Genesis Energy has confirmed the gas-fired power station planned in Rodney, north of Auckland, has been scuttled.
The company's general manager of strategy and corporate affairs, Dean Schmidt, blamed flat demand for electricity, which has seen big power projects put on hold by several companies.
The idea of a gas-powered, electricity-generating plant was developed about a decade ago and won resource consent in 2009.
It would have piped gas to a site near Rodney, where it would have been burnt to produce power for the North.
It was to have had a capacity of 480 megawatts.
The scheme won resource consent despite local opposition and concern about greenhouse gas emissions.
But the power station was never built and around 60 hectares of land set aside for the project is now up for sale.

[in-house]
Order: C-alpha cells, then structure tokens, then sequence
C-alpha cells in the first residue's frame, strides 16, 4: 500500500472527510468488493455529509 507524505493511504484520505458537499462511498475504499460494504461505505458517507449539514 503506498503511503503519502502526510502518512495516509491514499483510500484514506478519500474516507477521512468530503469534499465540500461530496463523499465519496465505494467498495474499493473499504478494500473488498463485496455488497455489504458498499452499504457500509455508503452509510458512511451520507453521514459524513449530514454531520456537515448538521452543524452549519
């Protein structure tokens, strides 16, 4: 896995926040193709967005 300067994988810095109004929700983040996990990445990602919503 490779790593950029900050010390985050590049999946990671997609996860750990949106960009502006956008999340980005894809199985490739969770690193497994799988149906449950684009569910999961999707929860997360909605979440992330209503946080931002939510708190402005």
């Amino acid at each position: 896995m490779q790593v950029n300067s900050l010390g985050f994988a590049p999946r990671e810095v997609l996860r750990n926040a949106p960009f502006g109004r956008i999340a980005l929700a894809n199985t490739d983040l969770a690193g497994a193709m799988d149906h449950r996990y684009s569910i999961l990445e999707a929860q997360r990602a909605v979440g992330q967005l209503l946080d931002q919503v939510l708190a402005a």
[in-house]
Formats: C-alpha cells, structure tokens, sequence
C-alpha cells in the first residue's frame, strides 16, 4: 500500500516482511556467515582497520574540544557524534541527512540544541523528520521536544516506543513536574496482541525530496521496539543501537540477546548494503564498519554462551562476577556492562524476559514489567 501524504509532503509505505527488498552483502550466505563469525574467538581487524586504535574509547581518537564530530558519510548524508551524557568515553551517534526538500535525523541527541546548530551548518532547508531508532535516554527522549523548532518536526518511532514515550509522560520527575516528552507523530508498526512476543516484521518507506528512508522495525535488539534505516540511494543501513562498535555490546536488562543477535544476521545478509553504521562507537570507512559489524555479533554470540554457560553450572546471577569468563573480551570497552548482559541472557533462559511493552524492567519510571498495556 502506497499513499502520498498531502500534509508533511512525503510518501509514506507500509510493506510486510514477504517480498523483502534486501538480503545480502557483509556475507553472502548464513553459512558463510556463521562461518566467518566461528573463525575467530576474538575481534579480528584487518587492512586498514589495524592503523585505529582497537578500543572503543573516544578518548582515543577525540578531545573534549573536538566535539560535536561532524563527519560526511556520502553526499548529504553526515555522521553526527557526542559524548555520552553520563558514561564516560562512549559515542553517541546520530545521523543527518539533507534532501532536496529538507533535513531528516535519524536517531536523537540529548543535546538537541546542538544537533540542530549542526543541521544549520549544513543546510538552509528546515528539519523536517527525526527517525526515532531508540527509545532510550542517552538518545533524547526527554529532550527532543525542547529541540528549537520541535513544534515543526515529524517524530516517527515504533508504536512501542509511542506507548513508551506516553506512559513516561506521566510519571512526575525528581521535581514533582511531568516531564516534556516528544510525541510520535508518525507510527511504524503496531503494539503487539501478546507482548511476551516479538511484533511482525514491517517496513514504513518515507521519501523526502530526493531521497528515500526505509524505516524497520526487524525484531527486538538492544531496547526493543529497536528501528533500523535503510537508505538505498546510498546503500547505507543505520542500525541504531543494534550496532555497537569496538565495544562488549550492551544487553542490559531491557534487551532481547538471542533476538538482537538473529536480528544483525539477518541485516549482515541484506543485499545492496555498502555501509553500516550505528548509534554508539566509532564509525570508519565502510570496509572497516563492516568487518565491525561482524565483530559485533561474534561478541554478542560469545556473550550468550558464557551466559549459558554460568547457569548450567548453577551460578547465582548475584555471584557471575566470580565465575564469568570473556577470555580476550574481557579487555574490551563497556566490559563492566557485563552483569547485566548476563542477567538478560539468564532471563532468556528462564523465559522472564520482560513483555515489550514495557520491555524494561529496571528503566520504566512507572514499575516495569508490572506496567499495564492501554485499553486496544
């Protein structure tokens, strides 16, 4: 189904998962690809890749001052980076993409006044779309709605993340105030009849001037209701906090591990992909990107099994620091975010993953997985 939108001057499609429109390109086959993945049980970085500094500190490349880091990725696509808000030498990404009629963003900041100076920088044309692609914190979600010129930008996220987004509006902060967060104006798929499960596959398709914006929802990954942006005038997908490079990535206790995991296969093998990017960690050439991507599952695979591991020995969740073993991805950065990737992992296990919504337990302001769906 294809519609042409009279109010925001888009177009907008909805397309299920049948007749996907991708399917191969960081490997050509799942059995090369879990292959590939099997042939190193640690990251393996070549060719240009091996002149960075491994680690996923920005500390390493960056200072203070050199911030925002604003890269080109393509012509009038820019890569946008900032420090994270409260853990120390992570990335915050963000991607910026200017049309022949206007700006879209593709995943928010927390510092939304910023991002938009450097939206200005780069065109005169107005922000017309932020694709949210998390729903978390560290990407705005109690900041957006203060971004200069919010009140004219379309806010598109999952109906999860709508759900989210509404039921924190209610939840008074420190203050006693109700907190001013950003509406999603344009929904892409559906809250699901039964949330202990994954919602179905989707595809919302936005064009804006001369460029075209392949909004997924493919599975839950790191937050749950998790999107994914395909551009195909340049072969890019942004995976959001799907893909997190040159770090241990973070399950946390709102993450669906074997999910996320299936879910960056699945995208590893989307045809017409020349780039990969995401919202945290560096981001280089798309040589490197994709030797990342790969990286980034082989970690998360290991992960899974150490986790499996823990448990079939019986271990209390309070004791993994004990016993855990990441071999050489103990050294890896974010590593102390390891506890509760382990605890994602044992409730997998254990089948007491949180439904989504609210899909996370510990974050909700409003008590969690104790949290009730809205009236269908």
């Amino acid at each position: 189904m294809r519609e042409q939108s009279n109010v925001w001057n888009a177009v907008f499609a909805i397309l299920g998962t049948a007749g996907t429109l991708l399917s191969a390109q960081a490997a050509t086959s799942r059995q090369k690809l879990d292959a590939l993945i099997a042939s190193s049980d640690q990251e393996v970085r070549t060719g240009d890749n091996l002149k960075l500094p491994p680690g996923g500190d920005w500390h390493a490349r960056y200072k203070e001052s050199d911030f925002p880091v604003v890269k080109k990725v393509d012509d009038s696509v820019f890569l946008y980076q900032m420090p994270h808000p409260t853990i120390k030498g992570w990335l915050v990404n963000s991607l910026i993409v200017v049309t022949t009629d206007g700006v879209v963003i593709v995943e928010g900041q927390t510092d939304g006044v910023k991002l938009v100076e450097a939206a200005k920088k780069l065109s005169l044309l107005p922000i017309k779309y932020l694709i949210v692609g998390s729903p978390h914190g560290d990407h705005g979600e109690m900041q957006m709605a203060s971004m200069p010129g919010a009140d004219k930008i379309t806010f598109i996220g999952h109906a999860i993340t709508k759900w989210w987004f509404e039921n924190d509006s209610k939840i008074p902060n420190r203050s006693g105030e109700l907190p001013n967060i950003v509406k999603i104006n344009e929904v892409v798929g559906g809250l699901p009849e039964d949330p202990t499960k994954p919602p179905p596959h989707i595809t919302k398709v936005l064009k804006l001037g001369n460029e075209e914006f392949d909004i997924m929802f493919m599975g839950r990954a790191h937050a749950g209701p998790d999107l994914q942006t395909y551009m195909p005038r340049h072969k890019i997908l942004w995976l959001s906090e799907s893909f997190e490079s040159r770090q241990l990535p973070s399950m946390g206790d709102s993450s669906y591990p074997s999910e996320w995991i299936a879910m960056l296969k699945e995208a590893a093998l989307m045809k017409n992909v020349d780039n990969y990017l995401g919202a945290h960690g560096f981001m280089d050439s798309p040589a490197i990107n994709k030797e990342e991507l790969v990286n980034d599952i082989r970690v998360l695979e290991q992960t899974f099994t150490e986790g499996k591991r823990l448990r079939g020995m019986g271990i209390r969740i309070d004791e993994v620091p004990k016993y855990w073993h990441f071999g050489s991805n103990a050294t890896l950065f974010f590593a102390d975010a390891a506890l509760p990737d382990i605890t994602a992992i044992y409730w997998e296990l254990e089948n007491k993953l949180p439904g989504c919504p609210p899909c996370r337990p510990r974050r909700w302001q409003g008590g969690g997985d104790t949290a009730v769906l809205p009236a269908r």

The axing of the scheme comes as demand for electricity remains flat, causing major projects to be delayed across the country.
The electricity landscape could become more depressed if the operators of the aluminium smelter in Southland decide to close the operation in 2017.
An announcement about the future of the smelter is expected at the end of the month.
The smelter uses about one seventh of New Zealand's electricity and its closure would flood the market with unused capacity.
The axing of the Rodney power station comes after Genesis downsized the coal-fired, power-generating units at Huntly at the end of last month. Only two of four units now remain burning.
The company said factors that contributed to the decision to retire the two Huntly units were the dry autumn and the lack of a supply crisis in 2012.